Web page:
During 2013 and 2014, five focus-group interviews were conducted in Norway, Chile and Argentina in order to understand better how professors at social work programs understand professional issues and controversial social policy issues in their countries. In the focus groups, the participants were asked to reflect upon a vignette which was a fictitious discussion about professional issues and dilemmas in social work practices. Three themes were deployed in the vignette. The first
related to different attitudes with respect to how social problems in society should be approached and treated (with a special focus on the relationship between the public, private and civil sectors in solving welfare problems). The second
was about social work dilemmas in the contested space between universal equality values and local freedom values/discretion embedded in local self-determination. The third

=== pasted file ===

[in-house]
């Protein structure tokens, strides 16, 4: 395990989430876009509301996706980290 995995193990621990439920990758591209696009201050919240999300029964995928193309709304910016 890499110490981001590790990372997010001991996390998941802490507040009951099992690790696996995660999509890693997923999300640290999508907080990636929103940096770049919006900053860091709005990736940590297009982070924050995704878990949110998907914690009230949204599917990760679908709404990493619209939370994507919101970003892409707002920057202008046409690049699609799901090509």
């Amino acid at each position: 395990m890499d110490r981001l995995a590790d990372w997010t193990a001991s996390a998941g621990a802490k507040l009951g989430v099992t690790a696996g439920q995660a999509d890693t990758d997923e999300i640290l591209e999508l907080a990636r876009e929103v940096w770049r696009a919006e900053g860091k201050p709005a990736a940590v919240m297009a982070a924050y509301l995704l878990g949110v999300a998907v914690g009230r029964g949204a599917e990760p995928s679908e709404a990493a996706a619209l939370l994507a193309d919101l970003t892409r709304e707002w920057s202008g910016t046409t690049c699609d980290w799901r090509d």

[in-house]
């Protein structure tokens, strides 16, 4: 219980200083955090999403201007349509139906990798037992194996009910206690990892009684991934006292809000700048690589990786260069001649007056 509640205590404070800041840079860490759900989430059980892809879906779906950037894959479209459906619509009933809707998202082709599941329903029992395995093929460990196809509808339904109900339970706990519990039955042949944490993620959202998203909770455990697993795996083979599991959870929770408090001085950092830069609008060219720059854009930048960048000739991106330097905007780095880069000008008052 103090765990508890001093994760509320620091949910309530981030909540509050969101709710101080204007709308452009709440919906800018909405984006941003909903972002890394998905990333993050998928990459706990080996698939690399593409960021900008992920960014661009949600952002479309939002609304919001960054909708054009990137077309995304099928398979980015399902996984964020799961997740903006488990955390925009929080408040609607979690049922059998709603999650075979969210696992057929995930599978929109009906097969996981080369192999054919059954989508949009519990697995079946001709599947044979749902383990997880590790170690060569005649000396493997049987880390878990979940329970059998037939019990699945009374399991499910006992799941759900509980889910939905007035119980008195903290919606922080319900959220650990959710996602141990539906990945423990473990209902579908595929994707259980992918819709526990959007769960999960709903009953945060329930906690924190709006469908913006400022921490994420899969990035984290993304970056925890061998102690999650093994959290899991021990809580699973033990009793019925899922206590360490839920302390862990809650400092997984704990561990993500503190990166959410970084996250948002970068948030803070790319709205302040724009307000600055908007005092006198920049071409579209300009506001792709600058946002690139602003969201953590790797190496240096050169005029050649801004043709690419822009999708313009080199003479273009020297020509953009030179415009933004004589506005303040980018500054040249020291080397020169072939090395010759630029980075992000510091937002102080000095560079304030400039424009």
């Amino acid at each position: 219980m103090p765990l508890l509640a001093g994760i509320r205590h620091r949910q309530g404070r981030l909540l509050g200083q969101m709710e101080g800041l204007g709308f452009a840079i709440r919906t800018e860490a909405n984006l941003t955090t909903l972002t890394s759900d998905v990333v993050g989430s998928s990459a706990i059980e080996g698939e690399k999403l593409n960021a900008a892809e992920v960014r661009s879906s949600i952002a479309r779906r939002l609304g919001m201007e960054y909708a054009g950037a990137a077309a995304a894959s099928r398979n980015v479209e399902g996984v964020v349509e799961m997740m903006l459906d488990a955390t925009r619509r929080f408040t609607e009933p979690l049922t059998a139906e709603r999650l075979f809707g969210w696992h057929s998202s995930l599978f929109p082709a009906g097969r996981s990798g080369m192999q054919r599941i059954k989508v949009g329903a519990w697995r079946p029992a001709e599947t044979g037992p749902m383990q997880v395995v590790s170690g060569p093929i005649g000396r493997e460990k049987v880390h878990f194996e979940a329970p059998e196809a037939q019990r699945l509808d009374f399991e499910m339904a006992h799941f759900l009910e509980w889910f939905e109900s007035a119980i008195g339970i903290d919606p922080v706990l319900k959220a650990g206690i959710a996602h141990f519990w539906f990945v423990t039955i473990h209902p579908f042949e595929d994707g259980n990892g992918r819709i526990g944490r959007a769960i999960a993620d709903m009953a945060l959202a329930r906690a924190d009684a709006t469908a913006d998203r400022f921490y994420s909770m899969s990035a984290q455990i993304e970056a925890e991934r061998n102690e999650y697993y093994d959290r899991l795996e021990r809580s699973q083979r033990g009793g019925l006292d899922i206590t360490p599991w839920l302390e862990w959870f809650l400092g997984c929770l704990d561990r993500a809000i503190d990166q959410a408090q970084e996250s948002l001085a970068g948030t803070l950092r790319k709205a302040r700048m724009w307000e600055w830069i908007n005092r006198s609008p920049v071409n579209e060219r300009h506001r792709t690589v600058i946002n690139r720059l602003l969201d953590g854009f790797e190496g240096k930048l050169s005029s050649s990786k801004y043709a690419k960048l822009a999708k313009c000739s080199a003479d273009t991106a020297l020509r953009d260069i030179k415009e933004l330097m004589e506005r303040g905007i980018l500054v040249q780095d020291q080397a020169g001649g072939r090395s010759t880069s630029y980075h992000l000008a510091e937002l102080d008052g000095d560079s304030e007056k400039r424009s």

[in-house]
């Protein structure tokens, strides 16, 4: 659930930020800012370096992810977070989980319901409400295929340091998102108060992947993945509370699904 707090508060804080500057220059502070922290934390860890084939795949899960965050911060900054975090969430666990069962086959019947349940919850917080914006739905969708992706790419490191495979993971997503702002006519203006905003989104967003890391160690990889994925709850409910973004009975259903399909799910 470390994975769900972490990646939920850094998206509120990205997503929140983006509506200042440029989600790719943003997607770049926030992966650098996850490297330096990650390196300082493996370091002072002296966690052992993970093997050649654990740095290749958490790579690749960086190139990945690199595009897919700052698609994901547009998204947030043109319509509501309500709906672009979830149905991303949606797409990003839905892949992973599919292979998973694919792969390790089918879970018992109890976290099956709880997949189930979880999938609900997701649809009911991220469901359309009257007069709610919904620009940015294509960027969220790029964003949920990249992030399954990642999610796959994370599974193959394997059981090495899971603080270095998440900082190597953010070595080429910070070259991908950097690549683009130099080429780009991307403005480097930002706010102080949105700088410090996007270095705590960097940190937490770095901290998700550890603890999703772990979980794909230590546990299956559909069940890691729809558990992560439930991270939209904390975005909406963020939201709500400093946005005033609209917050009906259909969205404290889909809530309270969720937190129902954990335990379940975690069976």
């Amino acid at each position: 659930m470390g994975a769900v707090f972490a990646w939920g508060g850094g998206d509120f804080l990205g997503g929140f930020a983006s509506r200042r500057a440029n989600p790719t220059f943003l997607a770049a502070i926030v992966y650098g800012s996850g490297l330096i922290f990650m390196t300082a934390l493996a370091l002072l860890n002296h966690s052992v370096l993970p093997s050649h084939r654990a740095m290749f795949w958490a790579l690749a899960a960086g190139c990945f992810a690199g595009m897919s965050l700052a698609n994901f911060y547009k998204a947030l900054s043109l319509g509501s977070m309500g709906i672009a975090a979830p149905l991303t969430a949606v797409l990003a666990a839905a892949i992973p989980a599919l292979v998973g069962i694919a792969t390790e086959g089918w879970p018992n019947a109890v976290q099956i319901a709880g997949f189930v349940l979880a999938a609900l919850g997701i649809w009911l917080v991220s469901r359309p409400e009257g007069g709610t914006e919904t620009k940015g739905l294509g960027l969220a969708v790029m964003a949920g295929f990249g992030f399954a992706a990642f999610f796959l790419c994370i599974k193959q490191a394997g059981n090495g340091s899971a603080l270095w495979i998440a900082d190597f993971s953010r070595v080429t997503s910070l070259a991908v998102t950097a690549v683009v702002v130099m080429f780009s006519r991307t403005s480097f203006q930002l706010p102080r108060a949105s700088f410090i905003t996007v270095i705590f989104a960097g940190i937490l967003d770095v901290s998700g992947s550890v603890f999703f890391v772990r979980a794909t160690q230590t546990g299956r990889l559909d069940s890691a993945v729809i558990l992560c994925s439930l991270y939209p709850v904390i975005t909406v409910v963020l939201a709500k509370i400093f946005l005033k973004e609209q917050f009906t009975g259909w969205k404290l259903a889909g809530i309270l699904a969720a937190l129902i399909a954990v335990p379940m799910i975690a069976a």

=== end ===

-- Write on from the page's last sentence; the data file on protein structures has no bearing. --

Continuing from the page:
focused on welfare states’ principles distinguishing welfare benefits and services and how public welfare policies should be designed. The three countries are very different with respect to variables affecting welfare policies and social work practices. The most profound difference is likely that Chile (and to a lesser degree Argentina) since the dictatorship is highly influenced by neo-liberal policies advocating small public involvement in social policy, whereas Norway is a typical social-democratic welfare state. This fact, however, does not affect the reflections and apprehensions of the issues in a substantial way. The professional attitudes of the professors are surprisingly equal in spite of their different backgrounds.
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